Conclusions:

We conclude that exercise uptake in older adults is contingent on both perceived and objective health status, as well as depression. Perceived health status has a stronger association with exercise uptake in older adults with lower depression levels. The current findings have implications for designing exercise interventions for older adults.

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Sarah Kozey Keadle, Shirley Bluethmann, Charles E. Matthews, Barry I. Graubard and Frank M. Perna

Background:

This paper tested whether a physical activity index (PAI) that integrates PA-related behaviors (ie, moderate-to-vigorous physical activity [MVPA] and TV viewing) and performance measures (ie, cardiorespiratory fitness and muscle strength) improves prediction of health status.

Methods:

Participants were a nationally representative sample of US adults from 2011 to 2012 NHANES. Dependent variables (self-reported health status, multimorbidity, functional limitations, and metabolic syndrome) were dichotomized. Wald-F tests tested whether the model with all PAI components had statistically significantly higher area under the curve (AUC) values than the models with behavior or performance scores alone, adjusting for covariates and complex survey design.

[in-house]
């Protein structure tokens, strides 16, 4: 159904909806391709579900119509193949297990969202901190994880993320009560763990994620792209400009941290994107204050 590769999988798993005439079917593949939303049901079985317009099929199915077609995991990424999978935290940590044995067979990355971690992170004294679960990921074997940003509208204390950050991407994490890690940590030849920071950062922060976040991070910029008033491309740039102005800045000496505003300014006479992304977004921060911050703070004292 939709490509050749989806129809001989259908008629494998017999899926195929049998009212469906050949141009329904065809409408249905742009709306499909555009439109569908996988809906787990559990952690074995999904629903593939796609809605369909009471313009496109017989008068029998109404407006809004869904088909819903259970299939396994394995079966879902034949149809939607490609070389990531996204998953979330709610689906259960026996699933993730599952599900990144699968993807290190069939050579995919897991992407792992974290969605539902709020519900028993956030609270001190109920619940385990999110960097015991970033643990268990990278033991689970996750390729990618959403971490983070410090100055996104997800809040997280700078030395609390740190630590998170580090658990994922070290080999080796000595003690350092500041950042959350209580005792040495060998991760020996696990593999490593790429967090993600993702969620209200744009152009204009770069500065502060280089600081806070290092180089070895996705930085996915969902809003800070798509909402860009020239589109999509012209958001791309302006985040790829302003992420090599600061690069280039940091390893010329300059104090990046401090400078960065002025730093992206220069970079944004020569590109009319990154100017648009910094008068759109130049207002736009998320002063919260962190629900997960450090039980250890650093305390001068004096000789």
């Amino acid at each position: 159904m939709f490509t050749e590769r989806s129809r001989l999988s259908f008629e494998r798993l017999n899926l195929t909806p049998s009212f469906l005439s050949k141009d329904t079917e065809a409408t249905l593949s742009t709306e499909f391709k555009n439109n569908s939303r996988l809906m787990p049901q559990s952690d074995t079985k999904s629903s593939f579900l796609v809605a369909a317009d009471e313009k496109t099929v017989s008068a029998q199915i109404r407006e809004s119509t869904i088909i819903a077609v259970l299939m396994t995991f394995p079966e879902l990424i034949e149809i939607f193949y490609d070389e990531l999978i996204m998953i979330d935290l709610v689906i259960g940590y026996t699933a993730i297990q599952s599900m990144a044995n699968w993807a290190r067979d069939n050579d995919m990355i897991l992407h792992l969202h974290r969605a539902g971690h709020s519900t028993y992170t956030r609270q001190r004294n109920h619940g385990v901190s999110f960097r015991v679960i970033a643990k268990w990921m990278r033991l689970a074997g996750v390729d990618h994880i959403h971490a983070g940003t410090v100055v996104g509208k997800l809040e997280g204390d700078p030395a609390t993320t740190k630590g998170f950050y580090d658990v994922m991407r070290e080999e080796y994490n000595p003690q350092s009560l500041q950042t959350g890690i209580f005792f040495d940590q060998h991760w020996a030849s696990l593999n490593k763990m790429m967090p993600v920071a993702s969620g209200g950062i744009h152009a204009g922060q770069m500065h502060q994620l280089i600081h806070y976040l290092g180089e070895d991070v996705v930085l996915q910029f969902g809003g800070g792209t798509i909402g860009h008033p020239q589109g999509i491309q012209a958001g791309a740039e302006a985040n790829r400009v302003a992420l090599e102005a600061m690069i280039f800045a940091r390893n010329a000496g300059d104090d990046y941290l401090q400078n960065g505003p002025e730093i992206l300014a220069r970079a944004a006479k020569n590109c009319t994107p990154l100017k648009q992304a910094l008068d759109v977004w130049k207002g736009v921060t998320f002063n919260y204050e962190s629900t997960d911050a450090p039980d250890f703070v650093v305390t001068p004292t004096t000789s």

Results:

The AUC (95% CI) for PAI in relation to health status was 0.72 (0.68, 0.76), and PAI-AUC for multimorbidity was 0.72 (0.69, 0.75), which were significantly higher than the behavior or performance scores alone. For functional limitations, the PAI AUC was 0.71 (0.67, 0.74), significantly higher than performance, but not behavior scores, while the PAI AUC for metabolic syndrome was 0.69 (0.66, 0.73), higher than behavior but not performance scores.

Conclusions:

These results provide empirical support that an integrated PAI may improve prediction of health and disease. Future research should examine the clinical utility of a PAI and verify these findings in prospective studies.

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Pablo Antonio Valdés-Badilla, Carlos Gutiérrez-García, Mikel Pérez-Gutiérrez, Rodrigo Vargas-Vitoria and Antonio López-Fuenzalida